Various ALLOW flags can be set in flags to allow (and not warn on) individual types of malformations, such as the sequence being overlong (that is, when there is a shorter sequence that can express the same code point; overlong sequences are expressly forbidden in the UTF-8 standard due to potential security issues). Another malformation example is the first byte of a character not being a legal first byte. See utf8.h for the list of such flags. For allowed 0 length strings, this function returns 0; for allowed overlong sequences, the computed code point is returned; for all other allowed malformations, the Unicode REPLACEMENT CHARACTER is returned, as these have no determinable reasonable value.

The UTF8_CHECK_ONLY flag overrides the behavior when a non-allowed (by other flags) malformation is found. If this flag is set, the routine assumes that the caller will raise a warning, and this function will silently just set retlen to -1 (cast to STRLEN) and return zero.

Note that this API requires disambiguation between successful decoding a NUL character, and an error return (unless the UTF8_CHECK_ONLY flag is set), as in both cases, 0 is returned. To disambiguate, upon a zero return, see if the first byte of s is 0 as well. If so, the input was a NUL; if not, the input had an error.

Certain code points are considered problematic. These are Unicode surrogates, Unicode non-characters, and code points above the Unicode maximum of 0x10FFFF. By default these are considered regular code points, but certain situations warrant special handling for them. If flags contains UTF8_DISALLOW_ILLEGAL_INTERCHANGE, all three classes are treated as malformations and handled as such. The flags UTF8_DISALLOW_SURROGATE, UTF8_DISALLOW_NONCHAR, and UTF8_DISALLOW_SUPER (meaning above the legal Unicode maximum) can be set to disallow these categories individually.

The flags UTF8_WARN_ILLEGAL_INTERCHANGE, UTF8_WARN_SURROGATE, UTF8_WARN_NONCHAR, and UTF8_WARN_SUPER will cause warning messages to be raised for their respective categories, but otherwise the code points are considered valid (not malformations). To get a category to both be treated as a malformation and raise a warning, specify both the WARN and DISALLOW flags. (But note that warnings are not raised if lexically disabled nor if UTF8_CHECK_ONLY is also specified.)

Very large code points (above 0x7FFF_FFFF) are considered more problematic than the others that are above the Unicode legal maximum. There are several reasons: they requre at least 32 bits to represent them on ASCII platforms, are not representable at all on EBCDIC platforms, and the original UTF-8 specification never went above this number (the current 0x10FFFF limit was imposed later). (The smaller ones, those that fit into 32 bits, are representable by a UV on ASCII platforms, but not by an IV, which means that the number of operations that can be performed on them is quite restricted.) The UTF-8 encoding on ASCII platforms for these large code points begins with a byte containing 0xFE or 0xFF. The UTF8_DISALLOW_FE_FF flag will cause them to be treated as malformations, while allowing smaller above-Unicode code points. (Of course UTF8_DISALLOW_SUPER will treat all above-Unicode code points, including these, as malformations.) Similarly, UTF8_WARN_FE_FF acts just like the other WARN flags, but applies just to these code points.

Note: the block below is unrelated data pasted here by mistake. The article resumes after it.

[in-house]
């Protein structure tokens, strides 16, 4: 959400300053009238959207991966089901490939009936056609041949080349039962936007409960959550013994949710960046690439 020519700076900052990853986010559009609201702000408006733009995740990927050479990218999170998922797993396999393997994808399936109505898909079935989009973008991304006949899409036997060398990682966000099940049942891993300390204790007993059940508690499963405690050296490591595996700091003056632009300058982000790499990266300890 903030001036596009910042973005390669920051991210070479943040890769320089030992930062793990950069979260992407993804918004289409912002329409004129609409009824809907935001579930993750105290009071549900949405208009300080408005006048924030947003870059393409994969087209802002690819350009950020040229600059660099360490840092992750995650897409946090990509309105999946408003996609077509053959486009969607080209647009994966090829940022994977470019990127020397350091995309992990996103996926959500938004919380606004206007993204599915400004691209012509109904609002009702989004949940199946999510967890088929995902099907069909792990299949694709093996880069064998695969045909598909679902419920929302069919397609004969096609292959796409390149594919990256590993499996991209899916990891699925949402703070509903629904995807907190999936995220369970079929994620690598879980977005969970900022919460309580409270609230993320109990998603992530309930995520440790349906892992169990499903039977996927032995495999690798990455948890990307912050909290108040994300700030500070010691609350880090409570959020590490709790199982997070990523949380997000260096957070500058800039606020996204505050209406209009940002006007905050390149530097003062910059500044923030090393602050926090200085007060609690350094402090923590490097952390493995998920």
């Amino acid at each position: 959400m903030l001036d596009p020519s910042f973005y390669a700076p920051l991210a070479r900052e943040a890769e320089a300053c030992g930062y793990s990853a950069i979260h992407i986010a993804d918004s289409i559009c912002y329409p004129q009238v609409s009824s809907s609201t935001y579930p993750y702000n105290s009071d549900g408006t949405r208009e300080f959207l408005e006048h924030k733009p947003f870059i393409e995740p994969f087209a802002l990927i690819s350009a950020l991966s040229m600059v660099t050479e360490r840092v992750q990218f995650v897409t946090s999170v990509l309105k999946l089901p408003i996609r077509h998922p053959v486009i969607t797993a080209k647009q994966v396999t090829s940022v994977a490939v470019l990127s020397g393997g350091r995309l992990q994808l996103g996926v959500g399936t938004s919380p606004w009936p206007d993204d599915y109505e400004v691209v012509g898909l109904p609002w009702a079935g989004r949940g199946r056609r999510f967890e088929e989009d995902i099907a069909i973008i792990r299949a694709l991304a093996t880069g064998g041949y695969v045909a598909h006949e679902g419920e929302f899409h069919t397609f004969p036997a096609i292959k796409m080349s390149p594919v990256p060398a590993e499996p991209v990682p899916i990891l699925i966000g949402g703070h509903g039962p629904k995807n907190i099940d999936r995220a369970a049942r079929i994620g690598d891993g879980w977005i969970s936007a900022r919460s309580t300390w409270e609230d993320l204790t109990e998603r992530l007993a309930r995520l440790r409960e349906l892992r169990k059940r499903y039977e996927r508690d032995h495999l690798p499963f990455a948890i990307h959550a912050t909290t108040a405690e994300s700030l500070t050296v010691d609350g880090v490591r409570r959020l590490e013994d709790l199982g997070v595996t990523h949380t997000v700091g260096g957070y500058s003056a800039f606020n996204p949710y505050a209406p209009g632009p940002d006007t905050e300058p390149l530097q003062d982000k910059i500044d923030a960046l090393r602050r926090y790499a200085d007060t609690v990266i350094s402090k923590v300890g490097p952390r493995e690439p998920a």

All other code points corresponding to Unicode characters, including private use and those yet to be assigned, are never considered malformed and never warn.

Most code should use "utf8_to_uvchr_buf"() rather than call this directly.

Returns the native code point of the first character in the string s which is assumed to be in UTF-8 encoding; send points to 1 beyond the end of s. *retlen will be set to the length, in bytes, of that character.

If s does not point to a well-formed UTF-8 character and UTF8 warnings are enabled, zero is returned and *retlen is set (if retlen isn't NULL) to -1. If those warnings are off, the computed value, if well-defined (or the Unicode REPLACEMENT CHARACTER if not), is silently returned, and *retlen is set (if retlen isn't NULL) so that (s + *retlen) is the next possible position in s that could begin a non-malformed character. See "utf8n_to_uvuni" for details on when the REPLACEMENT CHARACTER is returned.

DEPRECATED!

Returns the native code point of the first character in the string s which is assumed to be in UTF-8 encoding; retlen will be set to the length, in bytes, of that character.

Some, but not all, UTF-8 malformations are detected, and in fact, some malformed input could cause reading beyond the end of the input buffer, which is why this function is deprecated. Use "utf8_to_uvchr_buf" instead.

If s points to one of the detected malformations, and UTF8 warnings are enabled, zero is returned and *retlen is set (if retlen isn't NULL) to -1. If those warnings are off, the computed value if well-defined (or the Unicode REPLACEMENT CHARACTER, if not) is silently returned, and *retlen is set (if retlen isn't NULL) so that (s + *retlen) is the next possible position in s that could begin a non-malformed character. See "utf8n_to_uvuni" for details on when the REPLACEMENT CHARACTER is returned.